building including its banking
facility and executive offices.
Construction has begun on the
$8,300,000 Women's Center at
Morton Plant Hospital in Clear-
water designed by The Smith
Korach Hayet Haynie Partnership.
The building will be five stories
devoted strictly to women's ser-
vices and psychiatry. Dr. Joyce
Brothers was guest speaker at
the groundbreaking ceremony
in March. The Stewart Corpora-
tion Architects has been selected
by Authentic Development Cor-
poration to provide architectural
services for the newest Ameri-
can Fitness Center facility in

Thmpa. What is now an empty
warehouse will soon be one of
Thmpa's foremost state-of-the-
art total fitness centers. Cop-
penbarger Homes ofJacksonville
has announced plans for Seawalk,
an 80-unit single-family devel-
opment to be built near Ponte
Vedra Beach on a a 39-acre site
with marsh and lake views. The
new zero-lot-line community will
be designed by the Jacksonville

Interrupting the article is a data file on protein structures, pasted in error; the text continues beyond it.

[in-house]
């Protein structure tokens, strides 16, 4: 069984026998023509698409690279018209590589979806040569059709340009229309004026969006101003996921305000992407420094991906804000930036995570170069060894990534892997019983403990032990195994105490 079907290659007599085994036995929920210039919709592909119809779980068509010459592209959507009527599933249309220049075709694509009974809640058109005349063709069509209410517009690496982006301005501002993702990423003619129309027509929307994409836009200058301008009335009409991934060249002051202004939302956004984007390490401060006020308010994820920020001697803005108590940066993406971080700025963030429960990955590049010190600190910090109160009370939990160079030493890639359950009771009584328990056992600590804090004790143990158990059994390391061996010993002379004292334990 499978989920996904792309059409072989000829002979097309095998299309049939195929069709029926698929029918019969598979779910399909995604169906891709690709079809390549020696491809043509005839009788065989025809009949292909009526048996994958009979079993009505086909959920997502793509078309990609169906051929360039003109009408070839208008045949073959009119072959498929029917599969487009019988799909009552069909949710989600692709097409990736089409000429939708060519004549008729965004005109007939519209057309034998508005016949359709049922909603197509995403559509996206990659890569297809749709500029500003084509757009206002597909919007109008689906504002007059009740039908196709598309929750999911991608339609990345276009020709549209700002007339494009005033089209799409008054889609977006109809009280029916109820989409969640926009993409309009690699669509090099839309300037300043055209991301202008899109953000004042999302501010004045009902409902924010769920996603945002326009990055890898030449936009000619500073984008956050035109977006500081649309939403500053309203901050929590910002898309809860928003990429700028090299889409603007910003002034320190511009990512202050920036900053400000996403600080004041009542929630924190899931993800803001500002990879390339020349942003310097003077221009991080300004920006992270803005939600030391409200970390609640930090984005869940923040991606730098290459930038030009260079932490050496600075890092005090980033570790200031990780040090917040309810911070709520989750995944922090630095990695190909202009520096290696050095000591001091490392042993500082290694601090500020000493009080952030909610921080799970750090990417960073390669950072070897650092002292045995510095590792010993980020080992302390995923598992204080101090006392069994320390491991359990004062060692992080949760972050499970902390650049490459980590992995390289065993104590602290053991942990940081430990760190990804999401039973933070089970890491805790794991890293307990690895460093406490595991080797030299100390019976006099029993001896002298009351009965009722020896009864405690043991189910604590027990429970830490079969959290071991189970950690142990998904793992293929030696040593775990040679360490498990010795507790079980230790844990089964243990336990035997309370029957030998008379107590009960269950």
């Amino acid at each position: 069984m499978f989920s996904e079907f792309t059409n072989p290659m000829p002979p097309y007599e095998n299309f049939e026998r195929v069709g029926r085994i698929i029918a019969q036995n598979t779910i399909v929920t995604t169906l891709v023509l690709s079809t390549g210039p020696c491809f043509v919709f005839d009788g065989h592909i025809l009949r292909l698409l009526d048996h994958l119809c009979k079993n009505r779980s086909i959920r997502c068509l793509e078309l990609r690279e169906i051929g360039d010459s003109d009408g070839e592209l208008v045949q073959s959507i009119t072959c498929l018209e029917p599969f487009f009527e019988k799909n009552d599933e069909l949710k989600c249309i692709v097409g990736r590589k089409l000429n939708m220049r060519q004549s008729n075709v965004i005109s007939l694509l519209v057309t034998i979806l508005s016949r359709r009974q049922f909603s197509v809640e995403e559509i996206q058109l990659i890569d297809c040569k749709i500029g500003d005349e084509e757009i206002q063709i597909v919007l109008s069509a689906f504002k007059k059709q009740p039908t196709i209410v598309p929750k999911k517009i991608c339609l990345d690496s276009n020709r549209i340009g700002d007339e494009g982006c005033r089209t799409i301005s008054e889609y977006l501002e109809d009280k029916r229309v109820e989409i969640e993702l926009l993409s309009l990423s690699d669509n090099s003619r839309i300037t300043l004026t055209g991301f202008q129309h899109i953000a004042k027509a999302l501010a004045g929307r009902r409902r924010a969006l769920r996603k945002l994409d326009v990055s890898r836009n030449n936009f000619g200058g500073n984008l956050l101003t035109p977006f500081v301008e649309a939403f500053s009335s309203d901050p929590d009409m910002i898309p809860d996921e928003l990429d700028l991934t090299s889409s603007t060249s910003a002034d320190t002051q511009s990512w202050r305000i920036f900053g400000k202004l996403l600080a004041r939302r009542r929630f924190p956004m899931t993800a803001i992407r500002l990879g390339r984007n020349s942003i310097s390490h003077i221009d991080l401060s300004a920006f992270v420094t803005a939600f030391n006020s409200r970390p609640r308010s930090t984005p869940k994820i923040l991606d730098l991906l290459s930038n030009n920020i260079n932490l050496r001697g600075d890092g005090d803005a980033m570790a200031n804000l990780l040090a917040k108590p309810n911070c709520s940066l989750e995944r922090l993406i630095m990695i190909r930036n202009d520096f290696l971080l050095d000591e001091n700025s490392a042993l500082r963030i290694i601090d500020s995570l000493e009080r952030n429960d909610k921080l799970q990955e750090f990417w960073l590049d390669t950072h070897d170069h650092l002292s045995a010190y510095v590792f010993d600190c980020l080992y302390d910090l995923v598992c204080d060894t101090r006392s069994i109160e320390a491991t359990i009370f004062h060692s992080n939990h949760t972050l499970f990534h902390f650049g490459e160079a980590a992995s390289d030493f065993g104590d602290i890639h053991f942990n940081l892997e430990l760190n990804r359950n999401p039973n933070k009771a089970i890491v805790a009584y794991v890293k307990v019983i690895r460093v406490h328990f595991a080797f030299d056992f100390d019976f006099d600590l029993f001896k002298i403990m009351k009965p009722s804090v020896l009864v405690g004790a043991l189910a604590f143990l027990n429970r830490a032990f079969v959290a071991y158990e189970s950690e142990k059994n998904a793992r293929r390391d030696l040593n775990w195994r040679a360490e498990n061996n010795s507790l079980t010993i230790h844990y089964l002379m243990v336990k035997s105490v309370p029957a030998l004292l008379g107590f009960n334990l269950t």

division of The Evans Group.
The Dade County School
Board has awarded a contract
for $31,300,000 to design and
construct a high school for 3,006
students in the Kendall area of
Miami. The team which was se-
lected includes Robert E. McKee
Construction Co. of Dallas, Tbxas
and the architecture firm of Harper
Carreno Inc. of Miami. Harper
Carreno's design consultants
include the Houston firms of
S.H.W.C. Architects and Ga-
lewsky and Johnston Engineers.
The project is the first new high
school in Miami in ten years. *
BankAtlantic has selected the
architectural firm of Oliver-Glid-
den & Partners to design their
new prototypical 3,500 s.f. bank
and to provide full interior design
services for the banks. A Medi-
terranean style of architecture
was selected to reflect BankAt-
lantic's Florida history.
Briel Rhame Roynter & Houser,
Architects-Engineers, Inc., in as-
sociation with Rosser Fabrap

International Justice Systems,
Inc. of Atlanta and Shalloway,
Foy, Schofield, Rayman & New-
all, Inc. of West Palm Beach,
have been selected by Palm Beach
County to provide design ser-
vices for the new pretrial deten-
tion facility. This project will add